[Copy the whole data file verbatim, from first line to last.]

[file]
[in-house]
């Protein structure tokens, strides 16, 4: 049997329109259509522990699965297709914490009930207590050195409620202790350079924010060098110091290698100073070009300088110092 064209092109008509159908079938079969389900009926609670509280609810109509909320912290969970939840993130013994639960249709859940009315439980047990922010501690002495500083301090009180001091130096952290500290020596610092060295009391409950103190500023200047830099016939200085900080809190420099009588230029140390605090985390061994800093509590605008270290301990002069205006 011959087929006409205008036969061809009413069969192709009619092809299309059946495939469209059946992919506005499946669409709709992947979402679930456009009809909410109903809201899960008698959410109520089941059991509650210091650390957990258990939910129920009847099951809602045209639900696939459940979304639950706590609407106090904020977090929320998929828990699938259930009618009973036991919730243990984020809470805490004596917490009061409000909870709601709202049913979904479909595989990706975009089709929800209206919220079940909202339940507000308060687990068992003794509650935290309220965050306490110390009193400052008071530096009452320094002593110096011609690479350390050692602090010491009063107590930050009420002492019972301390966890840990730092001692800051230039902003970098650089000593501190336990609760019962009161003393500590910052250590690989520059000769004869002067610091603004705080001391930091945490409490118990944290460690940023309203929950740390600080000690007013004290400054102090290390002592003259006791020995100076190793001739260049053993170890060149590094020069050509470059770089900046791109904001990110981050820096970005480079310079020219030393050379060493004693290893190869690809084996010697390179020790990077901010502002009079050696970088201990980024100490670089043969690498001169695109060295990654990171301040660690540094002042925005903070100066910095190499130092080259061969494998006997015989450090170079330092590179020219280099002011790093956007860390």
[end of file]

[in-house]
């Protein structure tokens, strides 16, 4: 049997329109259509522990699965297709914490009930207590050195409620202790350079924010060098110091290698100073070009300088110092 064209092109008509159908079938079969389900009926609670509280609810109509909320912290969970939840993130013994639960249709859940009315439980047990922010501690002495500083301090009180001091130096952290500290020596610092060295009391409950103190500023200047830099016939200085900080809190420099009588230029140390605090985390061994800093509590605008270290301990002069205006 011959087929006409205008036969061809009413069969192709009619092809299309059946495939469209059946992919506005499946669409709709992947979402679930456009009809909410109903809201899960008698959410109520089941059991509650210091650390957990258990939910129920009847099951809602045209639900696939459940979304639950706590609407106090904020977090929320998929828990699938259930009618009973036991919730243990984020809470805490004596917490009061409000909870709601709202049913979904479909595989990706975009089709929800209206919220079940909202339940507000308060687990068992003794509650935290309220965050306490110390009193400052008071530096009452320094002593110096011609690479350390050692602090010491009063107590930050009420002492019972301390966890840990730092001692800051230039902003970098650089000593501190336990609760019962009161003393500590910052250590690989520059000769004869002067610091603004705080001391930091945490409490118990944290460690940023309203929950740390600080000690007013004290400054102090290390002592003259006791020995100076190793001739260049053993170890060149590094020069050509470059770089900046791109904001990110981050820096970005480079310079020219030393050379060493004693290893190869690809084996010697390179020790990077901010502002009079050696970088201990980024100490670089043969690498001169695109060295990654990171301040660690540094002042925005903070100066910095190499130092080259061969494998006997015989450090170079330092590179020219280099002011790093956007860390």